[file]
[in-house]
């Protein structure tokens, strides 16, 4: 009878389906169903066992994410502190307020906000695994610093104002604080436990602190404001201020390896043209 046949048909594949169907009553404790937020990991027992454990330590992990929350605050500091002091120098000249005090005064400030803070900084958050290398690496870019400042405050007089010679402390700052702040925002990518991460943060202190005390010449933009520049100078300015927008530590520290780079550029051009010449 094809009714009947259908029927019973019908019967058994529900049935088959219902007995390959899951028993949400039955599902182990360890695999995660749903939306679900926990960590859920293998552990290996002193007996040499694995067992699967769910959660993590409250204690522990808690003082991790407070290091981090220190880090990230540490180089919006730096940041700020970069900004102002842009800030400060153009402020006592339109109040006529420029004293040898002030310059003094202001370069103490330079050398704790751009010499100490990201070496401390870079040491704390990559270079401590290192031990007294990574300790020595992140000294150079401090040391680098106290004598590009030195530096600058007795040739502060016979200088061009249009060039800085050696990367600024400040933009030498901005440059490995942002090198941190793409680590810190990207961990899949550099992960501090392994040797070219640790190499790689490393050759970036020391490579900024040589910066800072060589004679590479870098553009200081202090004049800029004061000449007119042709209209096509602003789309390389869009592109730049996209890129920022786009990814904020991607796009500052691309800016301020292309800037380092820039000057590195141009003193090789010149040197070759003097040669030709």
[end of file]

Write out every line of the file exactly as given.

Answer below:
[in-house]
């Protein structure tokens, strides 16, 4: 009878389906169903066992994410502190307020906000695994610093104002604080436990602190404001201020390896043209 046949048909594949169907009553404790937020990991027992454990330590992990929350605050500091002091120098000249005090005064400030803070900084958050290398690496870019400042405050007089010679402390700052702040925002990518991460943060202190005390010449933009520049100078300015927008530590520290780079550029051009010449 094809009714009947259908029927019973019908019967058994529900049935088959219902007995390959899951028993949400039955599902182990360890695999995660749903939306679900926990960590859920293998552990290996002193007996040499694995067992699967769910959660993590409250204690522990808690003082991790407070290091981090220190880090990230540490180089919006730096940041700020970069900004102002842009800030400060153009402020006592339109109040006529420029004293040898002030310059003094202001370069103490330079050398704790751009010499100490990201070496401390870079040491704390990559270079401590290192031990007294990574300790020595992140000294150079401090040391680098106290004598590009030195530096600058007795040739502060016979200088061009249009060039800085050696990367600024400040933009030498901005440059490995942002090198941190793409680590810190990207961990899949550099992960501090392994040797070219640790190499790689490393050759970036020391490579900024040589910066800072060589004679590479870098553009200081202090004049800029004061000449007119042709209209096509602003789309390389869009592109730049996209890129920022786009990814904020991607796009500052691309800016301020292309800037380092820039000057590195141009003193090789010149040197070759003097040669030709």